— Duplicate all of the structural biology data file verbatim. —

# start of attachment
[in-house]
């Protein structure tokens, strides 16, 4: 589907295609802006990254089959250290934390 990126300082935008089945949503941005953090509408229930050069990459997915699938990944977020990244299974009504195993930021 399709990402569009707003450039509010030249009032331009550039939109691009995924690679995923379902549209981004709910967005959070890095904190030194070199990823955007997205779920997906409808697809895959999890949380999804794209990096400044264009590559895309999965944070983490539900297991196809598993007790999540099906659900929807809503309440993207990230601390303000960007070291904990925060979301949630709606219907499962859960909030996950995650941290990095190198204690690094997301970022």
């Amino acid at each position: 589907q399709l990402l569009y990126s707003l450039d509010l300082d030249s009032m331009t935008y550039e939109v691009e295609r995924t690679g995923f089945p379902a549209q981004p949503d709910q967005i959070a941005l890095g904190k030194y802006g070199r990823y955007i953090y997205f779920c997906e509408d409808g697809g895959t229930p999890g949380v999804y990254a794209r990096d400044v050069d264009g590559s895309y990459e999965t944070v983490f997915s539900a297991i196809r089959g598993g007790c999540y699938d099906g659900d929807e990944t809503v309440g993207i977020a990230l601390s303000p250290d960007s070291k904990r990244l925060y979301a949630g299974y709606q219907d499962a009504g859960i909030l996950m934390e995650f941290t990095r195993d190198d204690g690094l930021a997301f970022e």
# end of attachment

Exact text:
[in-house]
């Protein structure tokens, strides 16, 4: 589907295609802006990254089959250290934390 990126300082935008089945949503941005953090509408229930050069990459997915699938990944977020990244299974009504195993930021 399709990402569009707003450039509010030249009032331009550039939109691009995924690679995923379902549209981004709910967005959070890095904190030194070199990823955007997205779920997906409808697809895959999890949380999804794209990096400044264009590559895309999965944070983490539900297991196809598993007790999540099906659900929807809503309440993207990230601390303000960007070291904990925060979301949630709606219907499962859960909030996950995650941290990095190198204690690094997301970022």
């Amino acid at each position: 589907q399709l990402l569009y990126s707003l450039d509010l300082d030249s009032m331009t935008y550039e939109v691009e295609r995924t690679g995923f089945p379902a549209q981004p949503d709910q967005i959070a941005l890095g904190k030194y802006g070199r990823y955007i953090y997205f779920c997906e509408d409808g697809g895959t229930p999890g949380v999804y990254a794209r990096d400044v050069d264009g590559s895309y990459e999965t944070v983490f997915s539900a297991i196809r089959g598993g007790c999540y699938d099906g659900d929807e990944t809503v309440g993207i977020a990230l601390s303000p250290d960007s070291k904990r990244l925060y979301a949630g299974y709606q219907d499962a009504g859960i909030l996950m934390e995650f941290t990095r195993d190198d204690g690094l930021a997301f970022e």